Holiday Health Tips From Nbh Lifetime Health

A recent article published in the Science Daily (October 11, 2010), noted that “Persistent exposure to light at night may lead to weight gain, even without changing physical activity or eating more food, according to new research in mice.”

A follow-up study found that those “mice exposed to light at night — but that had food availability restricted to normal eating times [WHEN THEY WERE ACTIVE] gained no more weight than did mice in a normal light-dark cycle.”
This may seem like a new discovery to assist people in their efforts to lose weight and maintain weight. However, over the years, we have observed that many night shift workers have difficulty with weight gain, just like the mice. This includes many of the medical persons who work night shifts at their hospitals.
At NBH Lifetime Health, we have consistently advised our night shift clients to blacken their rooms to make it as dark as possible when they sleep. We have also advised those clients who do not work at night, to turn off all lights in their bedrooms and ensure that no light from the outside is shining into their bedrooms. TURN OFF THE NIGHT LIGHT TV!

Conclusion: One way to avoid weight gain if you work the night shift (like many medical persons) is to eat at normal times, that is, when you are active.

Melatonin: There are other factors at work here besides the timing of your eating, including the effects of the hormone Melatonin. This hormone is designed to increase at night and decrease with light. When it is high, Melatonin helps ensure your deep sleep. As we age, this is one of many hormones that decrease. When Melatonin is low (exposed to light), it helps you wake up and stay awake. This is a reason to expose yourself to natural sunlight and perhaps take Melatonin at night (or day if you work night in a darkened room).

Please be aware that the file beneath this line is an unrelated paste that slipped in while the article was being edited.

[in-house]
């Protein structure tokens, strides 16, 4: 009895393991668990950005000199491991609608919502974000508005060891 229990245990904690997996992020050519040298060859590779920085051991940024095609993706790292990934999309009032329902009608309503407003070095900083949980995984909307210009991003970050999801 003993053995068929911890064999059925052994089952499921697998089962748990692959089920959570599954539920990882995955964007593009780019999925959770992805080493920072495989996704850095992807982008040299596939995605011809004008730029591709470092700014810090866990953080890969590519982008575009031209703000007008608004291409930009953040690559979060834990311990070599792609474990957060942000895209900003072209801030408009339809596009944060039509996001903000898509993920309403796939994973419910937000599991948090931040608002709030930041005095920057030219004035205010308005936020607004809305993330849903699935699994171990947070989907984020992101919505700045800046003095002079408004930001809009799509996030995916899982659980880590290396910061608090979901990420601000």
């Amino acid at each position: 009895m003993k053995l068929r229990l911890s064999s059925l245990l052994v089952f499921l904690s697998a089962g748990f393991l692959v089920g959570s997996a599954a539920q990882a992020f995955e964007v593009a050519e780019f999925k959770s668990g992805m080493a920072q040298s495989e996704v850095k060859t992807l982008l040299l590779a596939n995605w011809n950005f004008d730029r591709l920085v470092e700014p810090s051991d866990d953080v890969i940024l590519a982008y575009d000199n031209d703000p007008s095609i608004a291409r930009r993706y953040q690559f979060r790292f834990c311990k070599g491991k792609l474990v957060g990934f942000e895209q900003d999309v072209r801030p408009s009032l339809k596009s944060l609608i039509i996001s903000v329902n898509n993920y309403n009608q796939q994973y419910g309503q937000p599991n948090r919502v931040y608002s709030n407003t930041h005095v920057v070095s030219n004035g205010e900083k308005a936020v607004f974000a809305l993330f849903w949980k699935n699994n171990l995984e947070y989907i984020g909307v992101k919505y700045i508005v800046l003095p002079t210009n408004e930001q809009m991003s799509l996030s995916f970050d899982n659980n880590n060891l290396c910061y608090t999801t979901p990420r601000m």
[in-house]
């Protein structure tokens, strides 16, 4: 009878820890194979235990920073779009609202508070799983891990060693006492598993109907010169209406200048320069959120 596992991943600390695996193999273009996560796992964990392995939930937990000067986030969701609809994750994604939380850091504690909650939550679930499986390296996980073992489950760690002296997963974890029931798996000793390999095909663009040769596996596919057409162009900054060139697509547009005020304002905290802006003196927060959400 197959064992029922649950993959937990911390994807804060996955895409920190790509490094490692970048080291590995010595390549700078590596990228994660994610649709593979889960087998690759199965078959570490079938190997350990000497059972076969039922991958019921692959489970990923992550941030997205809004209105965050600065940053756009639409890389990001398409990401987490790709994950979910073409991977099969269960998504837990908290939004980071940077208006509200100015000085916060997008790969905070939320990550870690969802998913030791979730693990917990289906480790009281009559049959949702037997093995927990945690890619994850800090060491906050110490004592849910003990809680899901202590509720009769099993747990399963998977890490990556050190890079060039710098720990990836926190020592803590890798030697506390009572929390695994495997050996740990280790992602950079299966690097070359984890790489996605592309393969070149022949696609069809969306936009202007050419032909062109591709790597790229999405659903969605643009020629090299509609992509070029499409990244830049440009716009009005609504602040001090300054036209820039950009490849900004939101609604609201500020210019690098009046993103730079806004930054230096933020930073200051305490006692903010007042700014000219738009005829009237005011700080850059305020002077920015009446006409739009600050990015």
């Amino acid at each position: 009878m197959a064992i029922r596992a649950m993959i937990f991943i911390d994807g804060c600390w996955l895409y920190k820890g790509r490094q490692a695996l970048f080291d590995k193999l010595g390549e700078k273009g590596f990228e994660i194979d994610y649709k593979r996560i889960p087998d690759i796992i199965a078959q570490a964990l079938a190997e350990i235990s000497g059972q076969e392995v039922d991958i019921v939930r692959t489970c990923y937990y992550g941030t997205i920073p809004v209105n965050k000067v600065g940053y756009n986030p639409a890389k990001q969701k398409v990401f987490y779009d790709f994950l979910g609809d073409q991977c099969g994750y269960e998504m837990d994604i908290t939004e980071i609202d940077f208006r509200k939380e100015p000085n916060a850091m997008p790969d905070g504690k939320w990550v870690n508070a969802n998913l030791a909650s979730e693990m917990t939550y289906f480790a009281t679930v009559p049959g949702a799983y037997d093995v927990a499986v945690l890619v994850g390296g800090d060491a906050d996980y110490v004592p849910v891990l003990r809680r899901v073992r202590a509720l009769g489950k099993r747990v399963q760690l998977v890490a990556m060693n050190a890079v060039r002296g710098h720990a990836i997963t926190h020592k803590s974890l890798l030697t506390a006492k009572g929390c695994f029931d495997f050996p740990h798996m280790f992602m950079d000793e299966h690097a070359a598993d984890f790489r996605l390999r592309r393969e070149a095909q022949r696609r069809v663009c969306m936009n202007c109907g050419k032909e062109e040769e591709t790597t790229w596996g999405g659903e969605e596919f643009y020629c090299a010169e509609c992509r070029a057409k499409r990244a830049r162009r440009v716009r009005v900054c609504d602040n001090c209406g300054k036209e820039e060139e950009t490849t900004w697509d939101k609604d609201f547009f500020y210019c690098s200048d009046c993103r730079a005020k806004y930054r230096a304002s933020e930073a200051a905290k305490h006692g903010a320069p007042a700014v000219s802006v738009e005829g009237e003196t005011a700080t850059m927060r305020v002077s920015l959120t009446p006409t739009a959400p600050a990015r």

Timing of Eating: At our clinics, we also recommend that you not only you eat at those times when your body is still active, but if you work days, eat early in the evening, preferably so there are at least 12 hours between dinner and breakfast. If you must have a late night snack (for example to maintain glucose control), eat a small portion of protein

NBH Lifetime Health Weight Loss & Hormone Clinics, Medline South

It is always important to be health minded but during the holidays, it is even more important because of the many temptations. These include sweets, alcohol, partying, stress, and even depression. The following are some tips to stay healthy during the holidays and during the rest of the year.

1. Eat tomatoes. This healthy food can decrease your risk of arterial aging, heart disease, stroke, memory loss, impotence and wrinkling of the skin. Tomato-based products contain lycopene, which has been shown to fight cancer. Sugar free tomato sauce packs a punch. Cooked tomatoes may be even healthier. Add some olive oil to cooked tomatoes.